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Happy Returns

 
 


Retaining your customers is a lot less expensive than getting new ones.
So how do you keep them coming back for more?

By Melissa Campanelli
Entrpreneur Magazine, January 2004

 

E-tailers, like brick-and-mortar businesses, should always strive for repeat business from customers. After all, statistics say it costs five to 10 times more to find new customers than it does to keep the ones you already have.

Jeremy Shepherd, founder of $3 million e-commerce site PearlParadise.com in Santa Monica, California, understands the importance of return customers to his jewelry business. "We've been working hard to build relationships with repeat customers," says Shepherd, 30. "Repeat customers are our best customers. They buy more than new customers."

So if you've been neglecting this important aspect of your e-business, now's a great time to start developing that strong foundation of repeat customers.

Sweet Rewards
PearlParadise.com encourages repeat business with its "Pearl Points" program. With each order, a customer receives one or several "Pearl Points" coupon cards, depending on the amount of money spent. Each card is worth 10 points, and each point is worth $1.

Using an opt-in customer database, PearlParadise.com has also found success offering special sales to its repeat customers. "These are sales for special pieces that I may have received for an incredible deal at a farm," says Shepherd. "Instead of offering a deal that is obviously too good to be true to the general public, I send an e-mail message out to [customers on] our opt-in list, tell them how many products we have, and send a link to a hidden page accessible only by that e-mail." Shepherd offered this type of special offer last Mother's Day and sold out of nearly 100 pearl strands within a matter of hours.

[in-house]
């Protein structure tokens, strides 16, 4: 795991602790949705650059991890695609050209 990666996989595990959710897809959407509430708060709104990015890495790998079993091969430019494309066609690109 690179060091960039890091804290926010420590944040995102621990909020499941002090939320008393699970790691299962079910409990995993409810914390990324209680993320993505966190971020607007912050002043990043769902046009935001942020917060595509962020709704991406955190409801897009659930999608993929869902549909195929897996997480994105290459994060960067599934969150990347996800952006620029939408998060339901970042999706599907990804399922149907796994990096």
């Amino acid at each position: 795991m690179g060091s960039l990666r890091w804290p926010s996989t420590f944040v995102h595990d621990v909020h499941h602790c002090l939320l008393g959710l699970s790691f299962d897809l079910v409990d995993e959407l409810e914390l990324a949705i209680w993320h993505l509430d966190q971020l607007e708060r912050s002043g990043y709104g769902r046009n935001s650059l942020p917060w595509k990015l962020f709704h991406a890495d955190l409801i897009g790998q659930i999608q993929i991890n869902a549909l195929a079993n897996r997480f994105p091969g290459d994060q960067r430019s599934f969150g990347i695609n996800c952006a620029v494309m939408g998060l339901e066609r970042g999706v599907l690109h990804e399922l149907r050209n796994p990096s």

Just 10 percent of PearlParadise.com's customers are currently repeat customers, but that number has grown 75 percent in the past year. According to Shepherd, his goal is to increase the proportion of his company's return customers to 50 percent in the near future.

Tyler Smith, 30-year-old partner and co-founder of Web development and online retail firm Niche Retail LLC in Troy, Michigan, agrees that offering coupons-in his case, via opt-in e-newsletters-is another great strategy. "This is our main source of return customers, so of [our] return customers, probably 80 percent are using coupons," explains Smith, whose $2 million business operates 12 specialty Web sites such as BabyPacks.com, JoggingStroller.com and SpareBed.com.

Targeting Your Best Customers
WineGlobe, a wine and spirits e-tailer in San Mateo, California, with 2003 sales of $2.5 million, also periodically sends e-mail promotions to opt-in customers. But the company goes further by creating a system that ranks patrons as "A," "B," "C" or "D" customers. WineGlobe then sends different promotions and specials to customers based on their ranking.